On August 3, the American Security Project hosted an event titled “Coercive Kidnapping & Political Hostage Taking in International Affairs.” ASP CEO Patrick Costello discussed the past, present, and future of hostage diplomacy with Dr. Danielle Gilbert, a Rosenwald Fellow in U.S. Foreign Policy and International Security at the John Sloan Dickey Center for International Understanding at Dartmouth College.
The conversation began with Costello asking Gilbert to discuss the history of hostage diplomacy and the current threat landscape. Gilbert explained that there has been an overall increase in the number of political hostage incidents over the last decade. During the 1980s and through the 2000s, most kidnappings of American citizens abroad were perpetrated by terrorist and insurgent groups such as al-Qaeda and the Revolutionary Armed Forces of Colombia (FARC). However, in the last decade, starting at the end of the Obama administration and continuing through to today, more Americans are being held by nation states than by non-state actors. Gilbert clarified that these hostages are held through unlawful detainment and the primary countries holding Americans abroad include Iran, Venezuela, Russia, China, North Korea, Myanmar, Egypt, Syria, and Turkey.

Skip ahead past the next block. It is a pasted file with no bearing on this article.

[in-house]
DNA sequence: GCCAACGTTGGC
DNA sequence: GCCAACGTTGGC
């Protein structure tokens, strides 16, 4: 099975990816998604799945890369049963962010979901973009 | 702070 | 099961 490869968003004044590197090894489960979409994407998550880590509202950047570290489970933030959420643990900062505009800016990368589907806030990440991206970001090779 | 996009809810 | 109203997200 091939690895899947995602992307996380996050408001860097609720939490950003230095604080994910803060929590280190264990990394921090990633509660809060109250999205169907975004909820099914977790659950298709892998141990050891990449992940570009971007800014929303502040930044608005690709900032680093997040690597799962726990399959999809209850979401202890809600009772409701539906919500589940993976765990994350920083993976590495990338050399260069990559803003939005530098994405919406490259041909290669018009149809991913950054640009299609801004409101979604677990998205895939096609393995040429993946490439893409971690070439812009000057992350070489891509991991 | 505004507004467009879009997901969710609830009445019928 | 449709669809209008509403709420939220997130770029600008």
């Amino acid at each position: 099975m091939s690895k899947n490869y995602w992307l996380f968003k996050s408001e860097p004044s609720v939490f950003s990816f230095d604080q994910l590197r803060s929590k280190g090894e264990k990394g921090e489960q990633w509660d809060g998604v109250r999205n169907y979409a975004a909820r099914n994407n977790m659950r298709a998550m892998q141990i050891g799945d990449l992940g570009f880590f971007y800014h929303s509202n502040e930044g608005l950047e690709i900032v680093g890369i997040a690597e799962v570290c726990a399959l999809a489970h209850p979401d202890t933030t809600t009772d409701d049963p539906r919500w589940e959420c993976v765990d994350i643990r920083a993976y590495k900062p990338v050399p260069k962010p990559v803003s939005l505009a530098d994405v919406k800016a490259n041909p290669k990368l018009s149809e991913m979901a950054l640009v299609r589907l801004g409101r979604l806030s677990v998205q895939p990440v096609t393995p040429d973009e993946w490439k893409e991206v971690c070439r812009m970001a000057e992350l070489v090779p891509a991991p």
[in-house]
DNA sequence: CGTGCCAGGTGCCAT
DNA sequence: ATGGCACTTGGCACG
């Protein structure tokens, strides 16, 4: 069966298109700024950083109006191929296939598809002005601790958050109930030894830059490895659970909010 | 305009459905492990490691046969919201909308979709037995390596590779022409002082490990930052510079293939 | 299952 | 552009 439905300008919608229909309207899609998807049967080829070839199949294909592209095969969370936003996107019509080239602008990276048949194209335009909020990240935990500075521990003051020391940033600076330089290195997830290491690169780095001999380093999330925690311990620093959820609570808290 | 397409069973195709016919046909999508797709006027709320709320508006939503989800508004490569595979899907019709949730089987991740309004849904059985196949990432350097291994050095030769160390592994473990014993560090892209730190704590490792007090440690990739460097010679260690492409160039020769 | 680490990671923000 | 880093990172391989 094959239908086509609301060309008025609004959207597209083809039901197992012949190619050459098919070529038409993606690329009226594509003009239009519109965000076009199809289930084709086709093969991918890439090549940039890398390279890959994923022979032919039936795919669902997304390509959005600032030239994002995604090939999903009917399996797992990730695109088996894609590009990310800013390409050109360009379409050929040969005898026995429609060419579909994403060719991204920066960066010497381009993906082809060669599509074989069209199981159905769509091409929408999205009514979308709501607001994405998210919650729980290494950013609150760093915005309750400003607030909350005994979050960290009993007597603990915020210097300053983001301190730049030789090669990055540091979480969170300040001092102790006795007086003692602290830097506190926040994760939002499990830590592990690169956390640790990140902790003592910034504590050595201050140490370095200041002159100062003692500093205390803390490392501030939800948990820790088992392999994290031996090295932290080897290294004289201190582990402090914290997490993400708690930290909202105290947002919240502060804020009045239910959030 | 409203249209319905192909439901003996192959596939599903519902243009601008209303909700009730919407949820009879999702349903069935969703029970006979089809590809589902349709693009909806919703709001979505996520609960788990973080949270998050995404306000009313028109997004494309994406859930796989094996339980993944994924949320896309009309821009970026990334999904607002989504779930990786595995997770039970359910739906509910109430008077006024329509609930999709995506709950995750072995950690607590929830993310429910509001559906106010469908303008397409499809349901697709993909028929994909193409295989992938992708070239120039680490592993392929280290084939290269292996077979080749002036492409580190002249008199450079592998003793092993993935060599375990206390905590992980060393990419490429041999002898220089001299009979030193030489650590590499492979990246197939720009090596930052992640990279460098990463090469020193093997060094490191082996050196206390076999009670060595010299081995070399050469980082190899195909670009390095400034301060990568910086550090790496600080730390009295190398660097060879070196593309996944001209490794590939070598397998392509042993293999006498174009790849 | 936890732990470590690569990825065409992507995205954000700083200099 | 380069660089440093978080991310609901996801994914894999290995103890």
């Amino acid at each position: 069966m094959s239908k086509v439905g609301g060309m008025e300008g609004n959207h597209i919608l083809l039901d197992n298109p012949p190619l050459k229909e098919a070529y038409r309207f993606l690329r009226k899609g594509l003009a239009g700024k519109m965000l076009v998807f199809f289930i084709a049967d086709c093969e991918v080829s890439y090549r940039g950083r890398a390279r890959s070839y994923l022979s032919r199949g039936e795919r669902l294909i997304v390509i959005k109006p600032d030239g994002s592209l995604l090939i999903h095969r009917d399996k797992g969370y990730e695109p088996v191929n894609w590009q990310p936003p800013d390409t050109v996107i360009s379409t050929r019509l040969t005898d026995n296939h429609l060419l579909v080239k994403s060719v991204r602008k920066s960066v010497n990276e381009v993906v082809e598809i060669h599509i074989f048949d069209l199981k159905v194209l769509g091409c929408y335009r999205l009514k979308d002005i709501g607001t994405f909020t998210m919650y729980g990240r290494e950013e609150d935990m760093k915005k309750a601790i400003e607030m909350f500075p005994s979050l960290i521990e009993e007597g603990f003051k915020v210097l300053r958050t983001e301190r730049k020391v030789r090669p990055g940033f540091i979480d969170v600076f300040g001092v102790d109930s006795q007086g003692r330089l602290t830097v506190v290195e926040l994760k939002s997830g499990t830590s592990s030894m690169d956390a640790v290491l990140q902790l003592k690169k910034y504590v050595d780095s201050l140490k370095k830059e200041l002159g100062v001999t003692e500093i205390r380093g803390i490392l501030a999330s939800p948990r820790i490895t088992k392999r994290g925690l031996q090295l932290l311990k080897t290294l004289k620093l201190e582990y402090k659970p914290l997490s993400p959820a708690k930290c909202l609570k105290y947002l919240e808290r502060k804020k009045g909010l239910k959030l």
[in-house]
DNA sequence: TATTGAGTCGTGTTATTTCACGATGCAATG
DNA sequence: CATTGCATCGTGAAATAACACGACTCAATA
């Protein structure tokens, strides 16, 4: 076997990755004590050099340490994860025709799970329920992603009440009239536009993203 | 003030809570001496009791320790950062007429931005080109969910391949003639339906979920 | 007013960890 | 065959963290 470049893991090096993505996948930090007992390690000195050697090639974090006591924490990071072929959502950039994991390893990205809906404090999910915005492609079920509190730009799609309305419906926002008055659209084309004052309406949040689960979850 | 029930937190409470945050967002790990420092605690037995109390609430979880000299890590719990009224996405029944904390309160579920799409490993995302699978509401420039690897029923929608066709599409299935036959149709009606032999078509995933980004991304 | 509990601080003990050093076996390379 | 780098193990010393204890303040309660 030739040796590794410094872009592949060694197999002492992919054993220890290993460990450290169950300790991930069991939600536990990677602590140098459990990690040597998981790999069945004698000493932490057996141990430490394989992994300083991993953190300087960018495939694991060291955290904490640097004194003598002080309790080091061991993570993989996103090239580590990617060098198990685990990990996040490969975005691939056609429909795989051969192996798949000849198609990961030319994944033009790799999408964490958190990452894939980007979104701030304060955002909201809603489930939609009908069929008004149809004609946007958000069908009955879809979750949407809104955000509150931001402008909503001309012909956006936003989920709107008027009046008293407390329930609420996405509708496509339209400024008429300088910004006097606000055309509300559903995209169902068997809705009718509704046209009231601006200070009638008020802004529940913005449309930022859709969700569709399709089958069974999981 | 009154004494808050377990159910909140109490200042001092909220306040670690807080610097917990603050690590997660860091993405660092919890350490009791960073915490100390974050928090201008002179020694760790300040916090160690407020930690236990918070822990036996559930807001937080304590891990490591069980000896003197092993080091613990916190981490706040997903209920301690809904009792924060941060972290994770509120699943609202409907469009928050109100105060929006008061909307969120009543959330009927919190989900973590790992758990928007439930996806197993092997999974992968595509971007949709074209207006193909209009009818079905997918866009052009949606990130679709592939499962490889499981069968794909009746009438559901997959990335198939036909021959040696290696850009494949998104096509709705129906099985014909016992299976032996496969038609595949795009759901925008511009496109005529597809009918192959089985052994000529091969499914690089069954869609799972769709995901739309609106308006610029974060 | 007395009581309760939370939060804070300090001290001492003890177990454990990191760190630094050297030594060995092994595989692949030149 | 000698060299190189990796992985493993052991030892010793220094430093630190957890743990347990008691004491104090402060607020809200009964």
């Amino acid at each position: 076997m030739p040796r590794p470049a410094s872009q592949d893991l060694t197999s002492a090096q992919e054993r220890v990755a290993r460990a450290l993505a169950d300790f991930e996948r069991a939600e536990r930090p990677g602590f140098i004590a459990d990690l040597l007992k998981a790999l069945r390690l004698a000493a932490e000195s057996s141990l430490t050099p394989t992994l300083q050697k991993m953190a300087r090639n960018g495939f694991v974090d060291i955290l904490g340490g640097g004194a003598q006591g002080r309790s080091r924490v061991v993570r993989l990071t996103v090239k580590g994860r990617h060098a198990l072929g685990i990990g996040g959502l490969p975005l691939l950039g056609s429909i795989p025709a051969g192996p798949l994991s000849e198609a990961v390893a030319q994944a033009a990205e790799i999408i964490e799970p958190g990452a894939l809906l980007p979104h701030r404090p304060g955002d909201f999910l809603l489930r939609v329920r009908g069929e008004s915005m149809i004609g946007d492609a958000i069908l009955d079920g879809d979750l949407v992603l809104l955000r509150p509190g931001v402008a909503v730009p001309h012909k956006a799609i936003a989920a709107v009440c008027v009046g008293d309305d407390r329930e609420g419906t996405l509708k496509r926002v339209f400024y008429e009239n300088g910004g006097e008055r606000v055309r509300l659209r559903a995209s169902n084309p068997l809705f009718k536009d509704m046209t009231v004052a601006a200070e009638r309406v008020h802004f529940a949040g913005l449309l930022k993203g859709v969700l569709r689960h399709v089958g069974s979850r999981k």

Costello and Gilbert then discussed the tension between the executive branch, which has broad policy objectives, families, who are worried about their loved ones, and members of Congress, who are advocating on behalf of their constituents, in resolving unlawful detention cases. Gilbert unpacked current U.S. policy and the different approaches when dealing with state and non-state actors.
The event closed with a discussion surrounding efforts to establish a global ban on political hostage taking, the role of the U.S. military, and disparities in media coverage for Americans being held abroad. Gilbert stated that she hopes to see stronger and more complete official definitions for the terms surrounding this field, explaining that before the U.S. can solve this problem, it must first be able to clearly identify and define it.